To install the application (Androïd): OTO, User Guide
The Offshore Tours offer a foray into this parallel geography via local visit to a few of the actors pinpointed by the Leaks, more often the mere laborers of offshore finance, rather than its architects. Every location visited, every facade, every knot in the offshore network has been meticulously photographed. Behind each photographed facade hides a hot spot, a gap in the urban landscape connected to elsewhere, a true crossing point to offshore space. But because these addresses are deserted at the very moment of their unveiling, the tracking of offshore finance thus turns into ghost hunting.
The Great Distraction : obfuscation
Abstraction, distraction. Two artifices of high finance as opposed and interdependent as the two sides of the same coin. Isolating an element from its context to the point of detaching it from all reality or, on the contrary, drowning it in an overflow of information. The procedures seem antagonistic, but they all have the same objective: to make finance look like an exclusive preserve. It is important not to let the masses see the light.
It is amusing, to say the least, to note that the French dictionary places the words offshore and offuscation (Offuscation is the French for obfuscation) one after the other.
Offshore is the quality of extra-territoriality, it is to be far away, to be detached from the coasts, to be isolated from one’s native legal context. To be abstracted from it.
Obfuscation, on the contrary, is to be anchored in one’s context until one loses oneself in it, to multiply oneself to the point of disappearing, until one no longer attracts attention. But distracts it.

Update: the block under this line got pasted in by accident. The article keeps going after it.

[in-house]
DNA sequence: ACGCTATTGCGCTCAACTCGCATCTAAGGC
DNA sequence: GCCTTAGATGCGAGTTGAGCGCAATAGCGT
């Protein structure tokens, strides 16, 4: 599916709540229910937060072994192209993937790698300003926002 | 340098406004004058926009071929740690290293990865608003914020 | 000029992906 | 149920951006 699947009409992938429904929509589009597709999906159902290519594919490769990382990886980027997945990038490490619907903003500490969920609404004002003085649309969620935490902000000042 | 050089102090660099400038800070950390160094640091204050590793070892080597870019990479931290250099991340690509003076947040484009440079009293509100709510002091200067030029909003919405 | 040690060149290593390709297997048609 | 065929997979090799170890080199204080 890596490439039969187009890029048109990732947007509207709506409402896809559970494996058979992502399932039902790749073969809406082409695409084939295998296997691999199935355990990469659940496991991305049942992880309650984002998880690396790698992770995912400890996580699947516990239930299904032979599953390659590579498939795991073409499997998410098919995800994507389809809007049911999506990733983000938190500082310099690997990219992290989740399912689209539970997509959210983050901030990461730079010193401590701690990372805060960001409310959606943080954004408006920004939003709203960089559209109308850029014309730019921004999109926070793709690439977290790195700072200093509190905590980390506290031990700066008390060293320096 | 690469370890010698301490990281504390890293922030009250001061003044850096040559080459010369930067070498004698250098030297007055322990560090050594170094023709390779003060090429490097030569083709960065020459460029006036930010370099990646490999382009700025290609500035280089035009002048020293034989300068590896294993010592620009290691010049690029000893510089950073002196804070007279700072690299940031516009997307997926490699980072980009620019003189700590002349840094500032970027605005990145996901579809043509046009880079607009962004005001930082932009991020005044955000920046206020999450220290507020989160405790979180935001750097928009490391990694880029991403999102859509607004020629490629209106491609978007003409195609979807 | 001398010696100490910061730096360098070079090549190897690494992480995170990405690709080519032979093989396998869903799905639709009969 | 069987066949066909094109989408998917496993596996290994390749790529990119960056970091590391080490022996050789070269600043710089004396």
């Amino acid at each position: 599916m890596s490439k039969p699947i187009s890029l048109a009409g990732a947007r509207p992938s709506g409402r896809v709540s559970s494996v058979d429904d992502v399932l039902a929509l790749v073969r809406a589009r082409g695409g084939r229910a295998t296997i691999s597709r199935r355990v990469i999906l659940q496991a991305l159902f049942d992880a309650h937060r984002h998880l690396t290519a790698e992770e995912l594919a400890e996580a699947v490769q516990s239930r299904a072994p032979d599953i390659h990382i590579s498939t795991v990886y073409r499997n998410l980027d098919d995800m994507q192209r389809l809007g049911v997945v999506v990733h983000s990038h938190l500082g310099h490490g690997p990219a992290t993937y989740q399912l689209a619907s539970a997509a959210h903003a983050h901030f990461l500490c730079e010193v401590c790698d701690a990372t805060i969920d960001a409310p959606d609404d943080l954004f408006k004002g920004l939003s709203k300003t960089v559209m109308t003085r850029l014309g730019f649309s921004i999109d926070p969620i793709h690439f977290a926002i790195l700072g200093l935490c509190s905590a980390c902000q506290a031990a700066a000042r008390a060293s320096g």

Originally, obfuscation is an astronomical term describing the phenomenon of clouds obscuring the sun. Moreover, financial mythology feeds on metaphors, each more colorful than the last, borrowing abundantly from the natural world—such as the names of animals with which its markets are qualified, or the water semantic field from which it borrows its flows and its liquidity…
We will thus be amused by a quotation from a work by Victor Hugo, The Man Who Laughs, 1869, centered on the theme of social misery and written during the author’s stay in Guernsey, a Channel Island and nowadays an offshore financial center as we know it: “I would be rich […] I could continue my calculations on solar obfuscation”. Aude Launay
This video is a dive into the cloudy satellite imagery, combined with five texts read in French by Jean-François Blanquet, taken from the collective book The Great Offshore (Paris, UV Éditions), the publication bringing RYBN’s artistic research on offshore finance to a close (French translations by Christophe Degoutin).
1. Satellite views of the Caribbean, the Channel Islands, Luxembourg, Switzerland. Text from The Offshore Guide by Alain Deneault, “The Great Offshore”, Paris, UV Éditions, 2021.
2. Satellite views of London and Canary Wharf. Text from The City and Its Double: On the City of London Corporation and the Origins of Contemporary Governance by Boaz Levin and Vera Tollmann (Research Center for Proxy Politics), op.cit.
3. Satellite view of Chicago, Wilmington (Delaware) and the Cayman Islands. Text from You & Me & the TCC: Finance and Urban Form by Brian Holmes, op.cit.
4. Satellite views of Amsterdam Zuidas. Text from Caribbean mirage: Living in a blindspot of financial architecture by Femke Herregraven.op.cit.
5. Satellite views of Singapore. Text from A Utopia for Money by Max Haiven, op.cit.